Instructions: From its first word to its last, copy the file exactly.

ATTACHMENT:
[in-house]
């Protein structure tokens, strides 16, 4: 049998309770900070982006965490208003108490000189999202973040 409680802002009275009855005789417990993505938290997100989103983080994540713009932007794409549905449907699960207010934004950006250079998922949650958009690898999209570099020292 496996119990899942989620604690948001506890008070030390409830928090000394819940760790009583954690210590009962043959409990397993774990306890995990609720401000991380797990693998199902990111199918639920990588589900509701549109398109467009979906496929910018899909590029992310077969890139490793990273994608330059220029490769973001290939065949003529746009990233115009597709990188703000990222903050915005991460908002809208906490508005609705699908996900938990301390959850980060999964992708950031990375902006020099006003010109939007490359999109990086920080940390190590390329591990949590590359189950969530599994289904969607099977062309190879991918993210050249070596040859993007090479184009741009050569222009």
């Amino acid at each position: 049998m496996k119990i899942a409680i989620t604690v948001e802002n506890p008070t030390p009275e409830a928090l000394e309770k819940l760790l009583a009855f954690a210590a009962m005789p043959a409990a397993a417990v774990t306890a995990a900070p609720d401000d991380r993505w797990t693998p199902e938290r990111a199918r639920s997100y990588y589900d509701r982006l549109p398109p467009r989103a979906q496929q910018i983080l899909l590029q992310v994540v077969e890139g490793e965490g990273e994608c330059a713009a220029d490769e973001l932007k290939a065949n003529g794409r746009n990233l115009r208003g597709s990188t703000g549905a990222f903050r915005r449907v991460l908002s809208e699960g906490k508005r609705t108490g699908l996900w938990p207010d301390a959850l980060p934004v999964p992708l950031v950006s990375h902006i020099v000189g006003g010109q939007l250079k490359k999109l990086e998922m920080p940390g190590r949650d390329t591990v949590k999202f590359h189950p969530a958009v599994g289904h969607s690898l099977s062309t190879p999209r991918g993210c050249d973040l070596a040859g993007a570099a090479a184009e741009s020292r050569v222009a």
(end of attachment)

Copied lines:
[in-house]
């Protein structure tokens, strides 16, 4: 049998309770900070982006965490208003108490000189999202973040 409680802002009275009855005789417990993505938290997100989103983080994540713009932007794409549905449907699960207010934004950006250079998922949650958009690898999209570099020292 496996119990899942989620604690948001506890008070030390409830928090000394819940760790009583954690210590009962043959409990397993774990306890995990609720401000991380797990693998199902990111199918639920990588589900509701549109398109467009979906496929910018899909590029992310077969890139490793990273994608330059220029490769973001290939065949003529746009990233115009597709990188703000990222903050915005991460908002809208906490508005609705699908996900938990301390959850980060999964992708950031990375902006020099006003010109939007490359999109990086920080940390190590390329591990949590590359189950969530599994289904969607099977062309190879991918993210050249070596040859993007090479184009741009050569222009």
């Amino acid at each position: 049998m496996k119990i899942a409680i989620t604690v948001e802002n506890p008070t030390p009275e409830a928090l000394e309770k819940l760790l009583a009855f954690a210590a009962m005789p043959a409990a397993a417990v774990t306890a995990a900070p609720d401000d991380r993505w797990t693998p199902e938290r990111a199918r639920s997100y990588y589900d509701r982006l549109p398109p467009r989103a979906q496929q910018i983080l899909l590029q992310v994540v077969e890139g490793e965490g990273e994608c330059a713009a220029d490769e973001l932007k290939a065949n003529g794409r746009n990233l115009r208003g597709s990188t703000g549905a990222f903050r915005r449907v991460l908002s809208e699960g906490k508005r609705t108490g699908l996900w938990p207010d301390a959850l980060p934004v999964p992708l950031v950006s990375h902006i020099v000189g006003g010109q939007l250079k490359k999109l990086e998922m920080p940390g190590r949650d390329t591990v949590k999202f590359h189950p969530a958009v599994g289904h969607s690898l099977s062309t190879p999209r991918g993210c050249d973040l070596a040859g993007a570099a090479a184009e741009s020292r050569v222009a």